AUCKLAND — New Zealand. All Blacks skipper Kieran Read has predicted an “enthralling contest” when his side meet the British & Irish Lions in the first Test at Eden Park on Saturday night.
The world champions completed their preparations with the captain’s run on Friday afternoon as the sun did its best to peek through on a gloomy Auckland day. Naturally, the attention quickly turned to Read’s thumb injury and whether the All Blacks skipper had been able to get through the past fortnight’s training ahead of what is the most-anticipated rugby match of 2017.
“Probably the last week and a half, yeah, since we got into camp last week, I’ve been essentially pretty good since we’ve come back in,” Read said following Friday’s captain’s run. “So this week, [I] haven’t been able to worry about the thumb, it’s just been a normal Test prep week. So I’ve been all good to go.”
While the Lions have dropped two games on tour, their performances in the previous two Saturday fixtures – against the Crusaders and Maori All Blacks – have both yielded impressive victories.
Lions coach Warren Gatland made more changes to his starting side than was expected following last week’s 32-10 win over the Maori, with Elliot Daly and Liam Williams getting the nod after fine performances in the 34-6 rout of the Chiefs on Tuesday.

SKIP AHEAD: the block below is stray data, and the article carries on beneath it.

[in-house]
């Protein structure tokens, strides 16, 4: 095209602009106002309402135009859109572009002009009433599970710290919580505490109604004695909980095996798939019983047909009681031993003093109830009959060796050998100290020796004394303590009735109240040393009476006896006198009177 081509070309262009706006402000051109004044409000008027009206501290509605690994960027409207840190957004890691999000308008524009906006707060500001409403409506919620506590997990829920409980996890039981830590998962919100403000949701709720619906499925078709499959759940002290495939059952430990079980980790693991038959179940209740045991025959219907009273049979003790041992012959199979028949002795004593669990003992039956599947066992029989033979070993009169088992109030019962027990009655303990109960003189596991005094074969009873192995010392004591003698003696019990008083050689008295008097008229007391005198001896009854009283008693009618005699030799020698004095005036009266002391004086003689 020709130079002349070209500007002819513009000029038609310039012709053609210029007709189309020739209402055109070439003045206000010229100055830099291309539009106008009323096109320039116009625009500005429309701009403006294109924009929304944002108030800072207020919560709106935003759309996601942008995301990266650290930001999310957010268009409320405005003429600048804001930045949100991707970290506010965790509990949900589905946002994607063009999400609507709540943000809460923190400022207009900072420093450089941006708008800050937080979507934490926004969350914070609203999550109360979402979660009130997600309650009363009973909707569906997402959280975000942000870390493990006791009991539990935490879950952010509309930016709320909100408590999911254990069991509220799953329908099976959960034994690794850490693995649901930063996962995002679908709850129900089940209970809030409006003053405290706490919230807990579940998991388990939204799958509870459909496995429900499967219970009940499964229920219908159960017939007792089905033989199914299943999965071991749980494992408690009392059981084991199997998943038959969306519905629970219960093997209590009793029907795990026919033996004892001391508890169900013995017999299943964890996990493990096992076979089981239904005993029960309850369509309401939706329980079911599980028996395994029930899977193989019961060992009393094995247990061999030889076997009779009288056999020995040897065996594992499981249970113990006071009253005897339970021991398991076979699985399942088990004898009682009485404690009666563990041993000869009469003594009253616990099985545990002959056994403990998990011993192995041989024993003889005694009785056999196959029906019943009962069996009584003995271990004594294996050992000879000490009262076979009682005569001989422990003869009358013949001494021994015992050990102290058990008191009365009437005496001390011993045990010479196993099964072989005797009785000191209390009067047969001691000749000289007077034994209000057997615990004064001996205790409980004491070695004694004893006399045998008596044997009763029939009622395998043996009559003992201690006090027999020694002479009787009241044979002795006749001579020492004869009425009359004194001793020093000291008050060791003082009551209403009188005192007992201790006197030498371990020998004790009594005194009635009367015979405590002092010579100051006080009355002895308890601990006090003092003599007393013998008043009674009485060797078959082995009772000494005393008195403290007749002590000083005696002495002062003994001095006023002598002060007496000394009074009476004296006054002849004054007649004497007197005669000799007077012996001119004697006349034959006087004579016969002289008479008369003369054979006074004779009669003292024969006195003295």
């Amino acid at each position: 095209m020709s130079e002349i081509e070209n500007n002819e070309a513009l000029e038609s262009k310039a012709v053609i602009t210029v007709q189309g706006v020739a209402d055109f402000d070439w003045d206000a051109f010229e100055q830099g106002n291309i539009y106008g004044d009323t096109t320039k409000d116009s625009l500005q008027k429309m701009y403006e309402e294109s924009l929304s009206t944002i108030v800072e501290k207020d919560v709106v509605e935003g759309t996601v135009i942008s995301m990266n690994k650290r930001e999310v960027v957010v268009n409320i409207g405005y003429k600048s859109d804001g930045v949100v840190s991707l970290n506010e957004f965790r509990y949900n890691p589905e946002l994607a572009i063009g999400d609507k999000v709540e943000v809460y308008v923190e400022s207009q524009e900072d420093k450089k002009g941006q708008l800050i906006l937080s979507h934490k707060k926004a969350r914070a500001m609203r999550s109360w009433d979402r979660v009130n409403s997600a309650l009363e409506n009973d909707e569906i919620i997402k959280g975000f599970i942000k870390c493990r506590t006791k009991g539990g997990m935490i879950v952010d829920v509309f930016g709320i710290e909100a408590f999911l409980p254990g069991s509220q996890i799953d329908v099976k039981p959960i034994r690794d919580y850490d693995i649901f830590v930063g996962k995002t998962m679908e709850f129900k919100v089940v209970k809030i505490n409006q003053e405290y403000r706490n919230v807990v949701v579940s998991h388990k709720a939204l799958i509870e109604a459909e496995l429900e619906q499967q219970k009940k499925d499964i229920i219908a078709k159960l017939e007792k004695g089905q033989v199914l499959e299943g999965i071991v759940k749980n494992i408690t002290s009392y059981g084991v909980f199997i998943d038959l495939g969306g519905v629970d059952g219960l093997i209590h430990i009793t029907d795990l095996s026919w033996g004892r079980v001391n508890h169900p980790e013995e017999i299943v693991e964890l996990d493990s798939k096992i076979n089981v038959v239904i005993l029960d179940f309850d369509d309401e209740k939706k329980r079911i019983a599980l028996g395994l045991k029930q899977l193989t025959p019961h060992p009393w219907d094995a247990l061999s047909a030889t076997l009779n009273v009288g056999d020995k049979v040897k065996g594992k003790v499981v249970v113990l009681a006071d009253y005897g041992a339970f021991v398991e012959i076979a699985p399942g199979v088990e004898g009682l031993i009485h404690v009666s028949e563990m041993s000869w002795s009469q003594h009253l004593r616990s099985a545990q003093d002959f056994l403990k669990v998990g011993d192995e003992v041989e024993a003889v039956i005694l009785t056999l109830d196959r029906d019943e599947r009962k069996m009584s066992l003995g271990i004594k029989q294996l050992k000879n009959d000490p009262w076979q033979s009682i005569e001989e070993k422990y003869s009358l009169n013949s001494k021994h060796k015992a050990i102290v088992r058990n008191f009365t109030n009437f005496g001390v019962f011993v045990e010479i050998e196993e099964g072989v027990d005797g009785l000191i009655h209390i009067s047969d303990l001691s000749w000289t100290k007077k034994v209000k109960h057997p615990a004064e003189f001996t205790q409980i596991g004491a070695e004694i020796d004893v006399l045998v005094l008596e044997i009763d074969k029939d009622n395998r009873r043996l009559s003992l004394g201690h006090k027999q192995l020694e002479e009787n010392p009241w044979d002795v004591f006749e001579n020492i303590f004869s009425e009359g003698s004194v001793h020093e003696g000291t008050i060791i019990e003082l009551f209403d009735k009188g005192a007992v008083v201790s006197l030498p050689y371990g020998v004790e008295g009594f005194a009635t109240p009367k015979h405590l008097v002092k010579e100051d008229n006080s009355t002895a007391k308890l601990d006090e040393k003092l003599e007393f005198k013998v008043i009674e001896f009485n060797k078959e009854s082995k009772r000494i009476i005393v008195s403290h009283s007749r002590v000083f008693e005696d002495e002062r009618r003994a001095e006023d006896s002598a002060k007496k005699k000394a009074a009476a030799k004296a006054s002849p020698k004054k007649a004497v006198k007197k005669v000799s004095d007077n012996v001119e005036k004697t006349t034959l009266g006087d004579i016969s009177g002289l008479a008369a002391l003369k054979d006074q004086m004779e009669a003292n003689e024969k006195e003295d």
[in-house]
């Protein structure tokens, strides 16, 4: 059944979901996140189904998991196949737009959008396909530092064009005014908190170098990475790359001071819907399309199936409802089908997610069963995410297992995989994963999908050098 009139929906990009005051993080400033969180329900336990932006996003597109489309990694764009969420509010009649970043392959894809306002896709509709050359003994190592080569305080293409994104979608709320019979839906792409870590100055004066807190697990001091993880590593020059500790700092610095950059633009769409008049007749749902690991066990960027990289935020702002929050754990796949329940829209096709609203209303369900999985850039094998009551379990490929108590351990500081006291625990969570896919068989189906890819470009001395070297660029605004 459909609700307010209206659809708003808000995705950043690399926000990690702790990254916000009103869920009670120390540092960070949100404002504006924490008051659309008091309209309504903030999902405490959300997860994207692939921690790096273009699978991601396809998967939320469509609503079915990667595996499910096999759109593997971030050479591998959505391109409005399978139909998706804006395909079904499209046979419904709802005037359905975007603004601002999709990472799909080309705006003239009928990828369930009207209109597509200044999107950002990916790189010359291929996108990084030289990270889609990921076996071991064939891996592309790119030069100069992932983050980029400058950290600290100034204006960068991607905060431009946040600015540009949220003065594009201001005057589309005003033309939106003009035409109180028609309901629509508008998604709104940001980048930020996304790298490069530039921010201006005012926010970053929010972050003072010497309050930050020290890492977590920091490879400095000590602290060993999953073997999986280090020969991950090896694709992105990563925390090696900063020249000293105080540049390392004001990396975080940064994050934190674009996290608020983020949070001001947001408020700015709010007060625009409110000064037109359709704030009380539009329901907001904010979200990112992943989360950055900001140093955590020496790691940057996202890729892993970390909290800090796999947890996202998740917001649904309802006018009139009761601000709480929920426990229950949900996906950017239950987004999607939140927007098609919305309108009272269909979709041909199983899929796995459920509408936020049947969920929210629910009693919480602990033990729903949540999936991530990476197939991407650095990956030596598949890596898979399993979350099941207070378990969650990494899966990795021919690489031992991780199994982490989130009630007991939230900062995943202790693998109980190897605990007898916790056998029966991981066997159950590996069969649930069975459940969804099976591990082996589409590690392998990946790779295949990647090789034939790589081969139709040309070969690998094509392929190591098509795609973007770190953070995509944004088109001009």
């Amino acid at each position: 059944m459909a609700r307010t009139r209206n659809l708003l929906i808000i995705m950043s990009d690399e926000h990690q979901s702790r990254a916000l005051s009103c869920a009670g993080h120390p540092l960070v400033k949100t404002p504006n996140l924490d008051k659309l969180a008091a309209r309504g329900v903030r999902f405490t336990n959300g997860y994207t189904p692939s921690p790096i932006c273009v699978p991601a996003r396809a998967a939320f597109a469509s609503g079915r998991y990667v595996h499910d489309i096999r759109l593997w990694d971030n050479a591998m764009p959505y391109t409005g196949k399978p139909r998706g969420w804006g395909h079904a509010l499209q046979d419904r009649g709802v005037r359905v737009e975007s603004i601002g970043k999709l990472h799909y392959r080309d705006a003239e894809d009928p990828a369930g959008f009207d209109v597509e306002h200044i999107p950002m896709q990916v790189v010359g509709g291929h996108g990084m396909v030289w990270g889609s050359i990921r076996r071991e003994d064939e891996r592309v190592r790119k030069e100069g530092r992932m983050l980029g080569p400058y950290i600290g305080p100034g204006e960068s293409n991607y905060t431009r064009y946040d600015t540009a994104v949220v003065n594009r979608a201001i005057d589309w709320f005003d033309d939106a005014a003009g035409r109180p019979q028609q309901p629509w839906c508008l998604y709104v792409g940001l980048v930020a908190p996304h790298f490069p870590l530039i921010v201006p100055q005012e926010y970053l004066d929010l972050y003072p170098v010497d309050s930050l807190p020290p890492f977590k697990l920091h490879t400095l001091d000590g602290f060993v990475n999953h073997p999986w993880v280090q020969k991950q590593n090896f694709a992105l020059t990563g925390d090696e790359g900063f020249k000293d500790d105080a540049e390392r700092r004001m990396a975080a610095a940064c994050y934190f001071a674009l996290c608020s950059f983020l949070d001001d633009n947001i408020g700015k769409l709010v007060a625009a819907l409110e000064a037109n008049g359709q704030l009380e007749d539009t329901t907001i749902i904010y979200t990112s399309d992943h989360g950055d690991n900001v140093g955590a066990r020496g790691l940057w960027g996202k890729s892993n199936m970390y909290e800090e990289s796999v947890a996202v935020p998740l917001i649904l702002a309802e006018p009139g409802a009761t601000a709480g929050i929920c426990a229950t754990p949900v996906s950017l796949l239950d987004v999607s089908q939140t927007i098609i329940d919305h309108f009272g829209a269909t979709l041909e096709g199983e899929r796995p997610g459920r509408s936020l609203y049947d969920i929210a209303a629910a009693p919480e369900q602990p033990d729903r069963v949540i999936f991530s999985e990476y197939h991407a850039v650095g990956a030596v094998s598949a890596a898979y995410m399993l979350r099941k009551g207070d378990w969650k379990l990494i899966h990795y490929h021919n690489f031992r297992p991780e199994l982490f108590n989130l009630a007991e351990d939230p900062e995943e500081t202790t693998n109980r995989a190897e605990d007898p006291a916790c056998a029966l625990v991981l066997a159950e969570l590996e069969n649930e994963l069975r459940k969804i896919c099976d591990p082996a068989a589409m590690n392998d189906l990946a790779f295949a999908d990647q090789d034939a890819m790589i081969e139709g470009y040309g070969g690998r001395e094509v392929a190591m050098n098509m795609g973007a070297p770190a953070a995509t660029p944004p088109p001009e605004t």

Read is in little doubt as to the quality of opposition that awaits the All Blacks, particularly with tour captain Sam Warburton to come off the bench.
“I guess that he’s named captain it’s probably a little bit of a surprise,” Read said of Warburton’s benching. “But tough, I guess, from his perspective, with the injuries he was in doubt to get back and they’ve got great players across their team. He’ll come on, certainly, and make an impact.
“The guys who are [going to] start for them are the guys who’ve probably played the best for the Lions all tour. So they’ve picked a form team, that’s what we’ve probably got to expect; a team that’s at the top of their powers and coming at us.”
The Lions’ task is made even tougher by the fact they must beat the All Blacks at Eden Park, a venue where the two-time reigning world champions have not been defeated since 1994. The tourists, meanwhile, have just one win over the All Blacks at Eden Park in nine attempts, a victory that came way back in 1959.
Asked to describe what the venue meant to the All Blacks, Read offered a simple answer.
“Essentially…it’s our home,” he said. “We play across all the venues in New Zealand but this is the one that we really feel at home at. We’ve won World Cups here, played some big games and, yeah, we get great support.
‘It doesn’t necessarily mean anything for us heading into tomorrow, but it’s certainly [somewhere] that we enjoy coming to and enjoy playing in front of a great crowd.”